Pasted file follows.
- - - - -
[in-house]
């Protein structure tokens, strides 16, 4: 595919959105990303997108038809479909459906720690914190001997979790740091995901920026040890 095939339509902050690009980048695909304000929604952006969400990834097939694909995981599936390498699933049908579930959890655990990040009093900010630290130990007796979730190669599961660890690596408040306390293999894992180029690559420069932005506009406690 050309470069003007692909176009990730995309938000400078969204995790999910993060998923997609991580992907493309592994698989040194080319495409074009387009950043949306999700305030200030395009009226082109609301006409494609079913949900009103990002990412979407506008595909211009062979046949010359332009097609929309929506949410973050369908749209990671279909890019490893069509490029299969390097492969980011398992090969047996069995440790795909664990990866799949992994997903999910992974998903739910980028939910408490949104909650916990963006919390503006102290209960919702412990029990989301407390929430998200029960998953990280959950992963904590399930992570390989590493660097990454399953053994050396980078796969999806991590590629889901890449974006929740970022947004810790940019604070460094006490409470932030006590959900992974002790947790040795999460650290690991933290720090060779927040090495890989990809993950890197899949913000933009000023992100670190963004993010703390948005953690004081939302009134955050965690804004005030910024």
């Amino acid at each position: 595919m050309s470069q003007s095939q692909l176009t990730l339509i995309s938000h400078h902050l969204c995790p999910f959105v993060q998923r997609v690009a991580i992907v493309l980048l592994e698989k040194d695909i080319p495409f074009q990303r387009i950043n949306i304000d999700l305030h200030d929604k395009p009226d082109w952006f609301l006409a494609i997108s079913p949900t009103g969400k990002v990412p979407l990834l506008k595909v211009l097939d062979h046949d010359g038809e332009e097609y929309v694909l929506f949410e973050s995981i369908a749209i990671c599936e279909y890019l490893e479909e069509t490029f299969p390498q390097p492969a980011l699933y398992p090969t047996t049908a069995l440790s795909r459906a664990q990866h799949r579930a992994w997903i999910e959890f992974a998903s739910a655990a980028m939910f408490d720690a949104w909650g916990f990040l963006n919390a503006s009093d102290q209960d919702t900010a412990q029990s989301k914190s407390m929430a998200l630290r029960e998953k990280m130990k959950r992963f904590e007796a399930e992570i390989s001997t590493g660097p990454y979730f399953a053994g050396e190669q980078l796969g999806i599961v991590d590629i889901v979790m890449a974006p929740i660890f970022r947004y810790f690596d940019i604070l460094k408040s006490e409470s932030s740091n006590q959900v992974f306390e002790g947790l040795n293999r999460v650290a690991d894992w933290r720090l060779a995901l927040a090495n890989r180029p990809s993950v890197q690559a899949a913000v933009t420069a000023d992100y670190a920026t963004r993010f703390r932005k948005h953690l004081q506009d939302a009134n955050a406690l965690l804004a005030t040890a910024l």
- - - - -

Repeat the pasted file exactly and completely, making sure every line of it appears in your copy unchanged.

[in-house]
């Protein structure tokens, strides 16, 4: 595919959105990303997108038809479909459906720690914190001997979790740091995901920026040890 095939339509902050690009980048695909304000929604952006969400990834097939694909995981599936390498699933049908579930959890655990990040009093900010630290130990007796979730190669599961660890690596408040306390293999894992180029690559420069932005506009406690 050309470069003007692909176009990730995309938000400078969204995790999910993060998923997609991580992907493309592994698989040194080319495409074009387009950043949306999700305030200030395009009226082109609301006409494609079913949900009103990002990412979407506008595909211009062979046949010359332009097609929309929506949410973050369908749209990671279909890019490893069509490029299969390097492969980011398992090969047996069995440790795909664990990866799949992994997903999910992974998903739910980028939910408490949104909650916990963006919390503006102290209960919702412990029990989301407390929430998200029960998953990280959950992963904590399930992570390989590493660097990454399953053994050396980078796969999806991590590629889901890449974006929740970022947004810790940019604070460094006490409470932030006590959900992974002790947790040795999460650290690991933290720090060779927040090495890989990809993950890197899949913000933009000023992100670190963004993010703390948005953690004081939302009134955050965690804004005030910024």
């Amino acid at each position: 595919m050309s470069q003007s095939q692909l176009t990730l339509i995309s938000h400078h902050l969204c995790p999910f959105v993060q998923r997609v690009a991580i992907v493309l980048l592994e698989k040194d695909i080319p495409f074009q990303r387009i950043n949306i304000d999700l305030h200030d929604k395009p009226d082109w952006f609301l006409a494609i997108s079913p949900t009103g969400k990002v990412p979407l990834l506008k595909v211009l097939d062979h046949d010359g038809e332009e097609y929309v694909l929506f949410e973050s995981i369908a749209i990671c599936e279909y890019l490893e479909e069509t490029f299969p390498q390097p492969a980011l699933y398992p090969t047996t049908a069995l440790s795909r459906a664990q990866h799949r579930a992994w997903i999910e959890f992974a998903s739910a655990a980028m939910f408490d720690a949104w909650g916990f990040l963006n919390a503006s009093d102290q209960d919702t900010a412990q029990s989301k914190s407390m929430a998200l630290r029960e998953k990280m130990k959950r992963f904590e007796a399930e992570i390989s001997t590493g660097p990454y979730f399953a053994g050396e190669q980078l796969g999806i599961v991590d590629i889901v979790m890449a974006p929740i660890f970022r947004y810790f690596d940019i604070l460094k408040s006490e409470s932030s740091n006590q959900v992974f306390e002790g947790l040795n293999r999460v650290a690991d894992w933290r720090l060779a995901l927040a090495n890989r180029p990809s993950v890197q690559a899949a913000v933009t420069a000023d992100y670190a920026t963004r993010f703390r932005k948005h953690l004081q506009d939302a009134n955050a406690l965690l804004a005030t040890a910024l």